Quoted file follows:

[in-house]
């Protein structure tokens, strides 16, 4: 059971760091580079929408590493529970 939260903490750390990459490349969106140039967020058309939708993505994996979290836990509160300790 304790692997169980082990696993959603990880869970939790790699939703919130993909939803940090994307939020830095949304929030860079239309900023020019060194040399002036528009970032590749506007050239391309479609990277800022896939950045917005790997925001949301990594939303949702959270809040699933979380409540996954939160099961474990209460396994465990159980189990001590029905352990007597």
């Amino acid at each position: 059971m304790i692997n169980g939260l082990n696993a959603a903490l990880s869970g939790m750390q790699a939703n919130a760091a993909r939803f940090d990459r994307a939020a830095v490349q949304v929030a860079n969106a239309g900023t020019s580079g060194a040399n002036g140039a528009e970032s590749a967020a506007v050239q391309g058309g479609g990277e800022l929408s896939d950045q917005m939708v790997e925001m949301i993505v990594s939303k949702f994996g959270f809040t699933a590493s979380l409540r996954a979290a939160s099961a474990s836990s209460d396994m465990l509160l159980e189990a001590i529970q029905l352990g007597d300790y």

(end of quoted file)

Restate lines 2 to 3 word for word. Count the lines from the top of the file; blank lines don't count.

């Protein structure tokens, strides 16, 4: 059971760091580079929408590493529970 939260903490750390990459490349969106140039967020058309939708993505994996979290836990509160300790 304790692997169980082990696993959603990880869970939790790699939703919130993909939803940090994307939020830095949304929030860079239309900023020019060194040399002036528009970032590749506007050239391309479609990277800022896939950045917005790997925001949301990594939303949702959270809040699933979380409540996954939160099961474990209460396994465990159980189990001590029905352990007597």
């Amino acid at each position: 059971m304790i692997n169980g939260l082990n696993a959603a903490l990880s869970g939790m750390q790699a939703n919130a760091a993909r939803f940090d990459r994307a939020a830095v490349q949304v929030a860079n969106a239309g900023t020019s580079g060194a040399n002036g140039a528009e970032s590749a967020a506007v050239q391309g058309g479609g990277e800022l929408s896939d950045q917005m939708v790997e925001m949301i993505v990594s939303k949702f994996g959270f809040t699933a590493s979380l409540r996954a979290a939160s099961a474990s836990s209460d396994m465990l509160l159980e189990a001590i529970q029905l352990g007597d300790y």